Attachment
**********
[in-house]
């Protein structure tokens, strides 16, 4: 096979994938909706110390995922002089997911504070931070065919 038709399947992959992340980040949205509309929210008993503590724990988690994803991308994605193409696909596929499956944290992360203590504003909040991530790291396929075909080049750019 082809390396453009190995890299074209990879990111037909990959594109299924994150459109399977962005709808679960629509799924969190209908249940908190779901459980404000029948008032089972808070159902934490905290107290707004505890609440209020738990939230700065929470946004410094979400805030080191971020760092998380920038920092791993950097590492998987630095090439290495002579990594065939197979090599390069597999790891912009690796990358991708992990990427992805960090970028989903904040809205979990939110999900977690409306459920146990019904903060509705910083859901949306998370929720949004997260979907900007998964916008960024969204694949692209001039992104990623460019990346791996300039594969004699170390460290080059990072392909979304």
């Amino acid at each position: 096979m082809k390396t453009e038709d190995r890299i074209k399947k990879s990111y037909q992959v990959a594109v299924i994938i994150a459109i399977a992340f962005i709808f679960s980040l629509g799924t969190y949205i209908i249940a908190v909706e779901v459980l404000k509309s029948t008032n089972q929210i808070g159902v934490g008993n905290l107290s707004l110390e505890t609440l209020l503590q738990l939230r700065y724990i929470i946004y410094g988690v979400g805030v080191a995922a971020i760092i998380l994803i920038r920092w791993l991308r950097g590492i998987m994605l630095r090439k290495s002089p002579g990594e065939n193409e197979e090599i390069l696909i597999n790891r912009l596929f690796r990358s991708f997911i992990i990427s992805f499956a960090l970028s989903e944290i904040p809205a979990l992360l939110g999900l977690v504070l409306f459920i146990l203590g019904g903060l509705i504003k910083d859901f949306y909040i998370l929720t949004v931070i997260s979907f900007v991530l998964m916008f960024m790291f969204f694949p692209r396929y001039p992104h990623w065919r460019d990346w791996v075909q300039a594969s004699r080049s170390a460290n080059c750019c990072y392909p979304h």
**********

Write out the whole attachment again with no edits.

[in-house]
């Protein structure tokens, strides 16, 4: 096979994938909706110390995922002089997911504070931070065919 038709399947992959992340980040949205509309929210008993503590724990988690994803991308994605193409696909596929499956944290992360203590504003909040991530790291396929075909080049750019 082809390396453009190995890299074209990879990111037909990959594109299924994150459109399977962005709808679960629509799924969190209908249940908190779901459980404000029948008032089972808070159902934490905290107290707004505890609440209020738990939230700065929470946004410094979400805030080191971020760092998380920038920092791993950097590492998987630095090439290495002579990594065939197979090599390069597999790891912009690796990358991708992990990427992805960090970028989903904040809205979990939110999900977690409306459920146990019904903060509705910083859901949306998370929720949004997260979907900007998964916008960024969204694949692209001039992104990623460019990346791996300039594969004699170390460290080059990072392909979304």
């Amino acid at each position: 096979m082809k390396t453009e038709d190995r890299i074209k399947k990879s990111y037909q992959v990959a594109v299924i994938i994150a459109i399977a992340f962005i709808f679960s980040l629509g799924t969190y949205i209908i249940a908190v909706e779901v459980l404000k509309s029948t008032n089972q929210i808070g159902v934490g008993n905290l107290s707004l110390e505890t609440l209020l503590q738990l939230r700065y724990i929470i946004y410094g988690v979400g805030v080191a995922a971020i760092i998380l994803i920038r920092w791993l991308r950097g590492i998987m994605l630095r090439k290495s002089p002579g990594e065939n193409e197979e090599i390069l696909i597999n790891r912009l596929f690796r990358s991708f997911i992990i990427s992805f499956a960090l970028s989903e944290i904040p809205a979990l992360l939110g999900l977690v504070l409306f459920i146990l203590g019904g903060l509705i504003k910083d859901f949306y909040i998370l929720t949004v931070i997260s979907f900007v991530l998964m916008f960024m790291f969204f694949p692209r396929y001039p992104h990623w065919r460019d990346w791996v075909q300039a594969s004699r080049s170390a460290n080059c750019c990072y392909p979304h």